Yes, you can overclock i2c =D


New Member
Sorry for the little ascii emoticon in the title, but I coudln't help myself.

Two things first:

My O-scope is out of calibration, but for this instance it doens't matter as I dont technically need it for anything other than a relative reference.

I dont know if my picaxe is actually running at an accurate 16mhz (probably not) because my scope is out of cal.

Initial trials are proving successful for my little experiment. The subjects are 24FC512 EEPROM's and MCP23017 IO expanders. The memory can run at up to 1mhz, and the IO chip at up to 1.7mhz.

At 16mhz, using the keyword i2cfast8, the memory runs anywhere from ~1.5-1.8 times the speed (technically 800khz). The reason it's not exactly twice as fast could be from a number of factors beyond my control, but it seems that theoretically it's possible to double the speed with a good design.

As for the IO chips, using the keyword i2cfast at 16 mhz should give a theoretical 1.6mhz. Well..pardon my french, but holy hell. Compared to using proper keywords and an MCP23016, the speed is seemingly increased from ~3 to over (tha'ts right I said OVER) 4x. Again, dont take that as a truly accurate assessment because of what I said above, but I'm impressed, and it would seem our beloved picaxes jsut got a whole lot faster =D.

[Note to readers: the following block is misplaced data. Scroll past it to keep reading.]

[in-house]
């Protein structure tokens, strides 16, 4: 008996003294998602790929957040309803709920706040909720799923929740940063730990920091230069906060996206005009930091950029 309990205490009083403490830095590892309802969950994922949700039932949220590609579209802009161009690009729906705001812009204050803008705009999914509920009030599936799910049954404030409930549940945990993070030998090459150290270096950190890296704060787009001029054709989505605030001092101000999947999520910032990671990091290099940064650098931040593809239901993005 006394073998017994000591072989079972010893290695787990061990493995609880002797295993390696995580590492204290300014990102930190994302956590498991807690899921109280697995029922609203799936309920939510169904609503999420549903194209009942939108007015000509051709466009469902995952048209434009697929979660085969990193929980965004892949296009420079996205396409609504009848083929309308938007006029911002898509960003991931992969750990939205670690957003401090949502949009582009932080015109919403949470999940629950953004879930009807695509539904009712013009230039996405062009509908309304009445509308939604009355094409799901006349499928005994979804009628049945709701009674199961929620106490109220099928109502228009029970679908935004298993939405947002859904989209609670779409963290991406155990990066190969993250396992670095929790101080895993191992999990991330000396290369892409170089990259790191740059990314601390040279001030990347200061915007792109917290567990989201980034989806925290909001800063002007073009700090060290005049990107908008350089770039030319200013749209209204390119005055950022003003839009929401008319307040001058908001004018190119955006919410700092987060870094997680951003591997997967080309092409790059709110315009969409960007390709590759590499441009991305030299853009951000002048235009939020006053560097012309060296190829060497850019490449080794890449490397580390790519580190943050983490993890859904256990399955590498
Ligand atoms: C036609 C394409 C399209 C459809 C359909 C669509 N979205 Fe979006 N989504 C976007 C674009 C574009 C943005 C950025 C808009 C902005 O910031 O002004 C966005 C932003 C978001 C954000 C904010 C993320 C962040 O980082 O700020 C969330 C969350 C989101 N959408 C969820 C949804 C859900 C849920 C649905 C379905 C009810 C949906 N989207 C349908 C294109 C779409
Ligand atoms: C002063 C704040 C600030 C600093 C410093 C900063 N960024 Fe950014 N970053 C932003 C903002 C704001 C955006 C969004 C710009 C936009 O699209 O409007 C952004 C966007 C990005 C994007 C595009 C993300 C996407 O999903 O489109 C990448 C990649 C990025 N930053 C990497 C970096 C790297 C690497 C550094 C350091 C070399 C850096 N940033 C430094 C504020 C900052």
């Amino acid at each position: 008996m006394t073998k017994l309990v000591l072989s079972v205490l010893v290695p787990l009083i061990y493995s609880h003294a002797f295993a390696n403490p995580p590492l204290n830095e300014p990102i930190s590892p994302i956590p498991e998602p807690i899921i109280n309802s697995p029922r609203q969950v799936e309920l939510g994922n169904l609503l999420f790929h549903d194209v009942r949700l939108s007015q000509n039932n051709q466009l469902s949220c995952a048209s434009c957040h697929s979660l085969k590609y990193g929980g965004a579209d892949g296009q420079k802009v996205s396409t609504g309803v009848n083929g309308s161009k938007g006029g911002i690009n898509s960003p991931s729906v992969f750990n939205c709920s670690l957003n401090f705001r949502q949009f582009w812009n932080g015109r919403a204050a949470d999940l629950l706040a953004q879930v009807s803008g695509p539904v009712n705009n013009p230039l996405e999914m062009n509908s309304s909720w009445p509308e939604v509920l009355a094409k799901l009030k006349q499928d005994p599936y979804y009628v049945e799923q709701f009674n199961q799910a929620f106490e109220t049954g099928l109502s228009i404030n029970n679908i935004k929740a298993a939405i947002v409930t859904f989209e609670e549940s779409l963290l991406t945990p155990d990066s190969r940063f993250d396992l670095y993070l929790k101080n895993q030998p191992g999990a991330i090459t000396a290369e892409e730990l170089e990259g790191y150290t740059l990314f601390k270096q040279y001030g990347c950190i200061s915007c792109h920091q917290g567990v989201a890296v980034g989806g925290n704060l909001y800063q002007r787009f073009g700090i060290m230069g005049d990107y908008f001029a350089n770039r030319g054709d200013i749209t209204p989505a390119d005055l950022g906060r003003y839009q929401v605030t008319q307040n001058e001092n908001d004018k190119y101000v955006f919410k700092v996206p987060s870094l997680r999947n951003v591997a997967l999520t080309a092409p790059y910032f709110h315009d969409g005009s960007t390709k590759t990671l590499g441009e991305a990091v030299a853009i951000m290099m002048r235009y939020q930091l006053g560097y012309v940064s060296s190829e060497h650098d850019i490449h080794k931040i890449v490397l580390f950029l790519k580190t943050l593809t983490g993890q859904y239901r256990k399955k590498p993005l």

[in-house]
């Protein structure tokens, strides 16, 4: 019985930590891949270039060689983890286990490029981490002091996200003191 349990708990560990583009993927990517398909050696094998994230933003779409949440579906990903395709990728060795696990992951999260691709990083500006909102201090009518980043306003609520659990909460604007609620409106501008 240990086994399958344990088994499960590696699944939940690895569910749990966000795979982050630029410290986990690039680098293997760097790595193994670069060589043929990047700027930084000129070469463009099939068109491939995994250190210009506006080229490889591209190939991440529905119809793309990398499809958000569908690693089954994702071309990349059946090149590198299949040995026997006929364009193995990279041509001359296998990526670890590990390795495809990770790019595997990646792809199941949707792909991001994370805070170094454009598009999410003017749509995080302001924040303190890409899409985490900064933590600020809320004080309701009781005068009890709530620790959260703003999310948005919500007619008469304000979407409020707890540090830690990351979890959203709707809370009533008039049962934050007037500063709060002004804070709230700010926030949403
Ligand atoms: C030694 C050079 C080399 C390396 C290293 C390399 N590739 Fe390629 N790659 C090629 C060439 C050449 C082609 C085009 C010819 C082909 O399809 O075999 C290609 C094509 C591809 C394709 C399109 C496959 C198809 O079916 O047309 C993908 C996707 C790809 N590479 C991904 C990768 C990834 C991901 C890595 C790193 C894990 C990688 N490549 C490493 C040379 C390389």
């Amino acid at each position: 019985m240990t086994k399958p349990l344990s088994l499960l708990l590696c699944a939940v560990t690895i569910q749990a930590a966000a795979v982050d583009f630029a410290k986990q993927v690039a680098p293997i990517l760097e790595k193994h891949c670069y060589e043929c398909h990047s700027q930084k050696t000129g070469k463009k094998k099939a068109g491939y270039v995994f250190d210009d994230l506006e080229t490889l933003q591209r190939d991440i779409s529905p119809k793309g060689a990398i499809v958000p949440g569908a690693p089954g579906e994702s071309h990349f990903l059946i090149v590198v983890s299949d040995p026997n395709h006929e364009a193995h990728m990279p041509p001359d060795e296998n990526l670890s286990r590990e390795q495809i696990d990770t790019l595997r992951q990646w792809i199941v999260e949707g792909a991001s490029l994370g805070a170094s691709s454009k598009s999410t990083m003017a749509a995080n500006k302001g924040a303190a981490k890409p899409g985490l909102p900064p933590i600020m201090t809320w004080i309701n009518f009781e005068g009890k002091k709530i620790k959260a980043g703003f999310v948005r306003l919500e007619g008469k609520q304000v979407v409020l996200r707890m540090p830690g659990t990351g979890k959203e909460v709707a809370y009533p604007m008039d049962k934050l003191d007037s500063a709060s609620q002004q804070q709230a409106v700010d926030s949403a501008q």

--Andy P


Technical Support
Staff member
Thanks for keeping us informed.

I had a look in the PICmicro datasheets to try and work out where the I2CSLAVE command could be poking its 'speed value' to set the bus speed ( SPADD it appears to be ) but the example values given don't seem to fit any obvious patterns versus speed, which could be why the speeds may not be entirely what would be expected. I found the 16F87xA datasheet to be a lot more detailed than the 16F88 on I2C operation.

One thought you caused me, was not so much clocking up, but clocking down. That might provide a mechanism for using PICmicro's, even PICAXE's, as bit-banged I2C slave devices. That could have some interesting possibilities.


Technical Support
Staff member
The values used by i2cslave are 'nearest integer' to theoretical calculations (e.g. if the mathematics required a value of 14.5 the value 14 would actually be used).

Therefore increasing the clock frequency will not exactly double the speed as some extra error will be introduced (e.g. two lots of the original 14.5 would be 29, but actually 28 would be used (2x14) )